This is an amazing idea. Maintaining your seat is hard enough without unbalancing the horse as well, but it sounds like it’s really helpful to remedy some of that.

    Liked by 1 person

    1. anne leueen Avatar

      It is. Lou comes up with “outside the box” training aids and this is one that has worked well for me. It made me realize how far i could go in order to go with the horse’s movement and still be ‘sitting’. Thanks for your comment!


  3. aHorseForElinor Avatar

    So now after reading this again – I really DO want to try this more. So wish I could get a lesson on this. If you know of a video somewhere I’m all ears! I’m not getting the “release” part. Love how it can help the rider “square off” on the horses back – I think I’ve become more and more crooked and “leaning”, however that’s possible! But the release part is not sinking in just yet.

    Liked by 1 person

    1. anne leueen Avatar

      Well this mounting block thing is Lou’s invention so I will try to persuade him to allow me to make a video!

      Liked by 1 person

      1. aHorseForElinor Avatar

        I tried to think of it some during today’s ride. It was HARD. Valiosa came out without her regular bolts tightened, very snorty, tense, and intensely forward yet sucked back at the same time. Yep, in heat. Trying to sit on her squarely resulted in bucks. Sigh. Tomorrow we have a lesson again, and I really want to keep this as a background thought throughout – if she can settle down 🙂

        Liked by 1 person

        1. anne leueen Avatar

          Every once and a while I go and sit on the mounting block and do the movement on it just to remind myself and remind my body ( especially my seat) of how to do it. So maybe that might help you as well. Have a good lesson!

          Liked by 1 person

  4. When is a Whip Not a Whip? – HorseAddict Avatar

    […] it and see if it works for you. And  if you did not see the Beginners Guide to Riding the Mounting Block last year do take a look at it and try that  with real whips in your hands and then transfer the […]


  5. doar nicole Avatar

    So much self-control and awareness, done naturally and in a relaxed manner, it’s just great! 🙂


    1. anne leueen Avatar

      It is amazing how something so simple as sitting on the mounting block and then moving it can translate to being in the saddle! I’m glad you were able to get something from it.

      Liked by 1 person

  6. This Is the Year That Was–2017 – HorseAddict Avatar

    […] One post focused on a very interesting technique that my Florida coach, Luis Reteguiz Denizard uses. He teaches his students to ride the  mounting block. Do I hear you say: What??  Well this post explains how this can help any rider, of any level, improve their seat , position and effectiveness.  Curiously enough this post was popular enough that Luis was asked to give  a clinic on riding the mounting block. The Beginners Guide to Riding the Mounting Block. […]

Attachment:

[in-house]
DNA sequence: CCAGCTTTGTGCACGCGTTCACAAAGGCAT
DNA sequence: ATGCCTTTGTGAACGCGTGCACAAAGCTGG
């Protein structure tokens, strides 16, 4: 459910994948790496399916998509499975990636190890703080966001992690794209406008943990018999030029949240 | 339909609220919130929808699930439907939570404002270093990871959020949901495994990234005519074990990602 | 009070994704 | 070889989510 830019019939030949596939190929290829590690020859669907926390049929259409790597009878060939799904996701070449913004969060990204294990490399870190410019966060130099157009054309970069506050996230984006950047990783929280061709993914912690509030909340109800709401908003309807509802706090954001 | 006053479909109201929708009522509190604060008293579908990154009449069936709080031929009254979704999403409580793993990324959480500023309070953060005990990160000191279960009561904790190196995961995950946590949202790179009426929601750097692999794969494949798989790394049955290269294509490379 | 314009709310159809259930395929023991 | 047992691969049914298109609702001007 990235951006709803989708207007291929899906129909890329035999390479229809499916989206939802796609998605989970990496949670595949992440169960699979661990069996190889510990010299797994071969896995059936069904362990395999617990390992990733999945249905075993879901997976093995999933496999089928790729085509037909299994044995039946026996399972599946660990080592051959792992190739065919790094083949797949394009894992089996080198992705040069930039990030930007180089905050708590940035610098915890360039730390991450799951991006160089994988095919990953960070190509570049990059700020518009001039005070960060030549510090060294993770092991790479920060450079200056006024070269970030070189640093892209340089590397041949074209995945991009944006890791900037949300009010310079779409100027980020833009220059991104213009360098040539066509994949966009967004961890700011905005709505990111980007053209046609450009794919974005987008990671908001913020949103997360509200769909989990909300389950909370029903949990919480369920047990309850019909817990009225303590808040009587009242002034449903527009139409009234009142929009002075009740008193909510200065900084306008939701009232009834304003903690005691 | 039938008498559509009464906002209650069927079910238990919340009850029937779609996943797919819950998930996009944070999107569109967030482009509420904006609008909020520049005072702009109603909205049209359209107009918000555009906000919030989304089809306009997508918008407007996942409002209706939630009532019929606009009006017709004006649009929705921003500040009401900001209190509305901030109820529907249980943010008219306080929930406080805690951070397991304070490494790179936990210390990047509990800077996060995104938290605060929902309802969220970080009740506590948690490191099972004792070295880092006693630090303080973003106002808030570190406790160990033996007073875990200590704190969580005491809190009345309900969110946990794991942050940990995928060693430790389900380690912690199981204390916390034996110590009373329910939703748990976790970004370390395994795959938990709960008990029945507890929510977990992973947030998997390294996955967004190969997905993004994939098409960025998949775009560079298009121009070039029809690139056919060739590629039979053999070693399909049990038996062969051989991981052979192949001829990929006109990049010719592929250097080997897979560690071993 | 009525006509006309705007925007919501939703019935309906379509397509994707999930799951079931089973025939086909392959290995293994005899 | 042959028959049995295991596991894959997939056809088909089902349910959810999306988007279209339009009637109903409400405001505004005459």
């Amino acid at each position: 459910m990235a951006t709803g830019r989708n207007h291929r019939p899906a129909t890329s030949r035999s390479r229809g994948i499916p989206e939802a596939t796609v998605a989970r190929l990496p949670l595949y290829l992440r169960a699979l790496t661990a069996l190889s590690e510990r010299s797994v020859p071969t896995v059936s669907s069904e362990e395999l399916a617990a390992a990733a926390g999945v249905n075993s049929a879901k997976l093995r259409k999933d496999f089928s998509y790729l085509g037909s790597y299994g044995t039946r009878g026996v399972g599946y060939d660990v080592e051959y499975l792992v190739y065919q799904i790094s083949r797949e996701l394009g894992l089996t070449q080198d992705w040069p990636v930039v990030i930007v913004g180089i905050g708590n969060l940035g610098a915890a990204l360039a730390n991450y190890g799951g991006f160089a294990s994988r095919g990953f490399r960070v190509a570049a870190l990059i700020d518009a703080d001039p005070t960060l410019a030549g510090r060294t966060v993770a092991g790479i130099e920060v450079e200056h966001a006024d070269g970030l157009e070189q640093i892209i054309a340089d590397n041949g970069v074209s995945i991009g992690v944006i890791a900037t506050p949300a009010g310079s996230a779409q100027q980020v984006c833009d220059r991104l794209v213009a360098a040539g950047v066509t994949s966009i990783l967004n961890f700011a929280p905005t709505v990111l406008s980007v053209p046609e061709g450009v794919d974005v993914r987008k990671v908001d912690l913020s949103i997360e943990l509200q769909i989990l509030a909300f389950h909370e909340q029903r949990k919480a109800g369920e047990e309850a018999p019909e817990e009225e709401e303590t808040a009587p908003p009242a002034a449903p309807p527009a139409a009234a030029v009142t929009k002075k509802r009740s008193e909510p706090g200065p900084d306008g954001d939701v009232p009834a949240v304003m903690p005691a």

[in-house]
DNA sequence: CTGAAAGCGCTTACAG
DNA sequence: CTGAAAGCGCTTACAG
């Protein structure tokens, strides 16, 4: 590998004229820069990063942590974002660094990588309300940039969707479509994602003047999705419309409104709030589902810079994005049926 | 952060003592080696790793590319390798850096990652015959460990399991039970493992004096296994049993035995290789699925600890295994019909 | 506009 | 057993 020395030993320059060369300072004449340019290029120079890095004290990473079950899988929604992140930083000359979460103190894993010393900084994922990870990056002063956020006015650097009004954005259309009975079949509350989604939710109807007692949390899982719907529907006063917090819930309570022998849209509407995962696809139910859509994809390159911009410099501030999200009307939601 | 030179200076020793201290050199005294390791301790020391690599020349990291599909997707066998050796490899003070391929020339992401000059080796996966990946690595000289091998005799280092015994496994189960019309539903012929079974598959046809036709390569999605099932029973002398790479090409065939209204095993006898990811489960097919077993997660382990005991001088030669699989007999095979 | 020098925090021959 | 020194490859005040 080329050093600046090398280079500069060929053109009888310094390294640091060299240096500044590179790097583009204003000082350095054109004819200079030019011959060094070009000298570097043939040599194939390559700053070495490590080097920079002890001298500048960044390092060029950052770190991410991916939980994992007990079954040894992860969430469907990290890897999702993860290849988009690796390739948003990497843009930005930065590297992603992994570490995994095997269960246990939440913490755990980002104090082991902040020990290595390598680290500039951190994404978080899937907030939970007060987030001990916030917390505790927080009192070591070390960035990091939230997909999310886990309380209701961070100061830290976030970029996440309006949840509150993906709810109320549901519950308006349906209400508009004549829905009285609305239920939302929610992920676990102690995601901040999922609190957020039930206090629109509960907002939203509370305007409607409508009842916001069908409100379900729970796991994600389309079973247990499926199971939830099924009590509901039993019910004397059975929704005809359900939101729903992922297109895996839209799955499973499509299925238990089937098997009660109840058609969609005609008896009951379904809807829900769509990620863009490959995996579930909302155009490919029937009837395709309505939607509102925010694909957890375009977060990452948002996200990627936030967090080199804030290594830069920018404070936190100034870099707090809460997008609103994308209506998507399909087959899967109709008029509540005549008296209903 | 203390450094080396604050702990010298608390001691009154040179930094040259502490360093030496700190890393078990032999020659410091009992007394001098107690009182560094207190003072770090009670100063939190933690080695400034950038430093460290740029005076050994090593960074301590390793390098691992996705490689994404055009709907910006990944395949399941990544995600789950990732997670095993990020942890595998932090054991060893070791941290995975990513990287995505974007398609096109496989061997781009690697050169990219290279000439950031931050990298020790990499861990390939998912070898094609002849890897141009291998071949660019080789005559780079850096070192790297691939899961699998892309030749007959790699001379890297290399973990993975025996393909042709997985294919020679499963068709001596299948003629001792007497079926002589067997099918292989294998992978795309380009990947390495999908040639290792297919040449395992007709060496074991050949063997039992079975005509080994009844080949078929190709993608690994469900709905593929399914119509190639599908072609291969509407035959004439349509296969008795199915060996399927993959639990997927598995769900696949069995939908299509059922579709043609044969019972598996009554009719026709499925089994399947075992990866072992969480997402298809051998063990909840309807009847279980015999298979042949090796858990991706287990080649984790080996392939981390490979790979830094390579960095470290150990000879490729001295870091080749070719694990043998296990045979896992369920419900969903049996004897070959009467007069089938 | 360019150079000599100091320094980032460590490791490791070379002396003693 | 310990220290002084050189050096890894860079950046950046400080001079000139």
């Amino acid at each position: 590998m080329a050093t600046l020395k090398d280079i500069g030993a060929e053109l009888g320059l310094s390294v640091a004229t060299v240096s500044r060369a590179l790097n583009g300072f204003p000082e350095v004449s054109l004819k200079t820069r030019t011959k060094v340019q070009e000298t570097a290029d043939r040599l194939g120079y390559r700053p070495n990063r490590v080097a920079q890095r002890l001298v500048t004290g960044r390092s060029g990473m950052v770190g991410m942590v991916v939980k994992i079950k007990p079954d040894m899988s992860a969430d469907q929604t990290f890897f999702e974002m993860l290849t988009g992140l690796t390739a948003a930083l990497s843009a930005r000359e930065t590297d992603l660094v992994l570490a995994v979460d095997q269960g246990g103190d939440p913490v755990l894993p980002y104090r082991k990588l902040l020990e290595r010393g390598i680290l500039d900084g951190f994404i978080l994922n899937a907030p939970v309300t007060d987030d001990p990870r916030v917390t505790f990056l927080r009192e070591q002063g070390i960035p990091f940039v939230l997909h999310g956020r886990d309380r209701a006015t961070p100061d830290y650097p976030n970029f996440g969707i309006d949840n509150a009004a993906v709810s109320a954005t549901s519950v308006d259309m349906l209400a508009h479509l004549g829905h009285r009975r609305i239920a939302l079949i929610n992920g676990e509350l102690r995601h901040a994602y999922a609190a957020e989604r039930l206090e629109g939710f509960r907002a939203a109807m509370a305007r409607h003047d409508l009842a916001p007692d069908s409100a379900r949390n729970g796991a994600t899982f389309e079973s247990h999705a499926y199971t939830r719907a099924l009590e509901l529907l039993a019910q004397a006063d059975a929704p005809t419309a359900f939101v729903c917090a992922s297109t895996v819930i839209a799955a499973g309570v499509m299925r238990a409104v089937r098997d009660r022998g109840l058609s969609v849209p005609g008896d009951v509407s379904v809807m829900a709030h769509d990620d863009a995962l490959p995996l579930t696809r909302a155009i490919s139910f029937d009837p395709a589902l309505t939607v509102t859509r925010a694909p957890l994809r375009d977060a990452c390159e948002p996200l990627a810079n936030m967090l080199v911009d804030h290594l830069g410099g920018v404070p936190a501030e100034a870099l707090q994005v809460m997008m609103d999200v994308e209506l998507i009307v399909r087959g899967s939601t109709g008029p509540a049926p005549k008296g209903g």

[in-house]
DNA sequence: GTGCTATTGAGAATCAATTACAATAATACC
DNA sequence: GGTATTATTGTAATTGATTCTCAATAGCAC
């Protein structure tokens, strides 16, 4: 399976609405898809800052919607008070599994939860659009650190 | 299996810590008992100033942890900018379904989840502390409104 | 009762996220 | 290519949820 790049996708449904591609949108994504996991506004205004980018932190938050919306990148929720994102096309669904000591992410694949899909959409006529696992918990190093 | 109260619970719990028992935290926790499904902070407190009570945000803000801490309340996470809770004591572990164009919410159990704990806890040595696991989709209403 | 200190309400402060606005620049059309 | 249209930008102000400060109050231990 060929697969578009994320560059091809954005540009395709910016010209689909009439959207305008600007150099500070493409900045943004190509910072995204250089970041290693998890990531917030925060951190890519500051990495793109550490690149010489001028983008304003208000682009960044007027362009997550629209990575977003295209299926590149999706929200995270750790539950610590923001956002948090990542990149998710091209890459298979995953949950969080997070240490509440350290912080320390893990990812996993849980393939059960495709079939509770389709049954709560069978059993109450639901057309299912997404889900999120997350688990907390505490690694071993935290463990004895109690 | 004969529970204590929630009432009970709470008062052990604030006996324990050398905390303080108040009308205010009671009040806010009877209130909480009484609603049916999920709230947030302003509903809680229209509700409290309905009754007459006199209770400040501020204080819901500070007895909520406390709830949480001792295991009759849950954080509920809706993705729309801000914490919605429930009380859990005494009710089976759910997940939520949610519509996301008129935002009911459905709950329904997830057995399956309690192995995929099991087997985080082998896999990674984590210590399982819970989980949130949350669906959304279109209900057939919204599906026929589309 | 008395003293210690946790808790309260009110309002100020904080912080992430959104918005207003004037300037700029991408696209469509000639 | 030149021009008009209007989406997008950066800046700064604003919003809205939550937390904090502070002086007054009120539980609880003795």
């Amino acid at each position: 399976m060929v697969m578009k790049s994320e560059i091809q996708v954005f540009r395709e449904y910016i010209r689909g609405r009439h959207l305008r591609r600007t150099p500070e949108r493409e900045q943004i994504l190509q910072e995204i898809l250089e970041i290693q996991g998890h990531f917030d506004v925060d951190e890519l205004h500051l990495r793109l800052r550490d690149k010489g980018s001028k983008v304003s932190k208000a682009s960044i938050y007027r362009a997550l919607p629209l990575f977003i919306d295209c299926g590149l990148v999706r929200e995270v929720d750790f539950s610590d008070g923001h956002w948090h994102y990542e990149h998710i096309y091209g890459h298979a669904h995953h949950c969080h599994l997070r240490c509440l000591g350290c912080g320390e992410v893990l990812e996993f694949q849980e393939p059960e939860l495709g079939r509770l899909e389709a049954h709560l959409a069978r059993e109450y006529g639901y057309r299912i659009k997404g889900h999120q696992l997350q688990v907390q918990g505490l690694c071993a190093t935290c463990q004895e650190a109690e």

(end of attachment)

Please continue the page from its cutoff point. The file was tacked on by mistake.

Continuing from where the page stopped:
7. Challenges and Solutions – HorseAddict Avatar

    […] Beginners Guide to Riding the Mounting Block […]


  8. usathroughoureyes Avatar

    Wow Anne. What an amazing drill to assess your style. So much to concentrate on that I was never aware of. I cannot imagine the hours of practice needed.

    Liked by 1 person

  9. nathaswami Avatar

    Amazing ! A simple trick to teach (and learn) a wonderful riding principle !

    Liked by 1 person

    1. anne leueen Avatar

      Yes. Sometimes a simple back to basics tool like this can be very helpful.


  10. Alli Farkas Avatar

    Wilhelm Müseler talks about this in his 1930’s book “Riding Logic”. But he uses a stool or a chair instead of a mounting block. This is an excellent book if the rider is advanced enough to understand the principles he is talking about and the feel he is attempting to describe. The only down side is that in the translation to English some words do not mean what we think they mean. Specifically, when he says “brace” the back in the translation, he really means “tuck the pelvis under”. The illustrations are accurate but the words are misleading. A real educational experience if you should decide you would like to peruse this book!

    Liked by 2 people

    1. anne leueen Avatar

      Thank you for this information. I do understand that translations can be difficult. Nonetheless I will look for this book.


  11. Repurpose: Mail Distribution Center | What's (in) the picture? Avatar

    […] Beginners Guide to Riding the Mounting Block! – HorseAddict […]